Dimitri Bourianov’s case eventually shifts to Queens County where they live. Bourianov has the misfortune of having the case assigned to Judge Margaret Parisi McGowan. Bourianov says his case is simple. His wife’s behavior—not only carrying out an affair with three men at the same time, but in their own home while their young boy and girl were home—showed that she had no regard for their children’s welfare.

Bourianov wants Judge McGowan to award him primary custody with regular weekday visitation for the wife and alternate overnight weekends. Judge McGowan has been insisting on 50/50 custody. She even said she’d make Bourianov pay his wife’s legal fees if the case went to trial. The wife filed papers asking for $100,000 in legal fees. 

Bourianov says McGowan brushed off his complaint about his wife having sex with her lovers in their living room while the children were home. “So, she likes sex,” McGowan reportedly said, implying that the activities had no bearing on parenting. “Imagine if the roles were reversed and I had been having sex with a lover in the living room while the children were in the bedroom,” Bourianov says. “I wouldn’t even be allowed to see the children.” 

Nearly a year into Bourianov’s lawsuit, Lovell, the lawyer, was seen entering McGowan’s chambers where he reportedly remained for more than an hour. When Bourianov’s previous lawyer asked McGowan to recuse herself to avoid conflict of interest, or an appearance of conflict, she refused, saying Lovell had seen her on “unrelated business matter.” Sure. 

Bourianov wouldn’t budge and the trial started Sept. 22. I went to report on the case. I waited. The sergeant in charge of court officers finally told me Judge McGowan said reporters weren’t allowed in the courtroom. “She wants to keep me out so I don’t see what she’s doing,” I told the sergeant. I was halfway on my way back home when I got a text message that McGowan had reversed herself.

Conveniently, I’d missed lover number one, Rodriguez’s testimony. I returned in time for the afternoon session. Speaking for the benefit of the transcripts Judge McGowan said she’d erred in the morning. Reporters, after all, were allowed to cover the trials. Thereupon Bourianov’s wife’s lawyer, John Gemelli, made a motion to have me precluded from covering the case, due to its “sensitive” nature, he claimed. The attorney for the children, Steve Forbes, joined in, claiming news coverage could harm the interest of the children.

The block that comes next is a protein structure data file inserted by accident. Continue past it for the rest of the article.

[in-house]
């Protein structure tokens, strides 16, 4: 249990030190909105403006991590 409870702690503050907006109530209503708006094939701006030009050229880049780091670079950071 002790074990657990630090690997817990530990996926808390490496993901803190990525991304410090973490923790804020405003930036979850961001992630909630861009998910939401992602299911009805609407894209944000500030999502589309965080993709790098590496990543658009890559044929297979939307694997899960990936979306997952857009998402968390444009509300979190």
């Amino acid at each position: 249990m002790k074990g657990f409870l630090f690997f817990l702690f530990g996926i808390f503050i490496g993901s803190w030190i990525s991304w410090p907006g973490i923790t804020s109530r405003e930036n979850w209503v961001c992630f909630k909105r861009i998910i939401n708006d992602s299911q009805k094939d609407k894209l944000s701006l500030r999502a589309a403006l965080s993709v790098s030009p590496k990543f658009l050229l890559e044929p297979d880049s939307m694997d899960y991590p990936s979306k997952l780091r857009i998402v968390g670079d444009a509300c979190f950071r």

Judge McGowan—again speaking for the transcripts—denied the motion. She stood up for First Amendment rights and said the documents were public record. 

Then Judge McGowan denied a motion by Sari Friedman, Bourianov’s lawyer, to introduce some of the hundreds of e-mail messages exchanged between Lovell and Bourianov’s wife into evidence. Bourianov believes McGowan wants to weigh the scales of justice against him and to protect Lovell.

On Oct. 8, I wrote an article about the case. 

I referenced some of the e-mail messages exchanged between Bourianov’s wife and Lovell that had been part of the complaint filed in Richmond County. Some of the messages are also part of a forensic report by Dr. Nicole Berman, a psychologist who testified for Bourianov—some are part of a previous motion filed by Bourianov’s previous counsel, and Friedman, the lawyer will try to enter them again. So Judge McGowan is aware of the salacious e-mail messages. 

Wednesday morning, Gemelli, Bourianov’s wife’s lawyer, waving a copy of my article again again asked Judge McGowan to preclude me from covering the case. He brought up the e-mail messages, even though they are public record. Forbes, the attorney for the children again joined in the motion. Forbes said if the children—now ages six and nine—Googled the family name “Bourianov” they would see my article because it ranked as the 5th item.

So Judge McGowan—who on Sept. 22 denied a similar motion—agreed that my article was harmful to the welfare of the children; not the mother having sex with lovers in the living room of their home while the children were in the bedroom or leaving them alone at home to pursue the extramarital relations. 

Lovell was supposed to testify Wednesday. 

McGowan threw me out of her courtroom to prevent me from hearing what he had to say.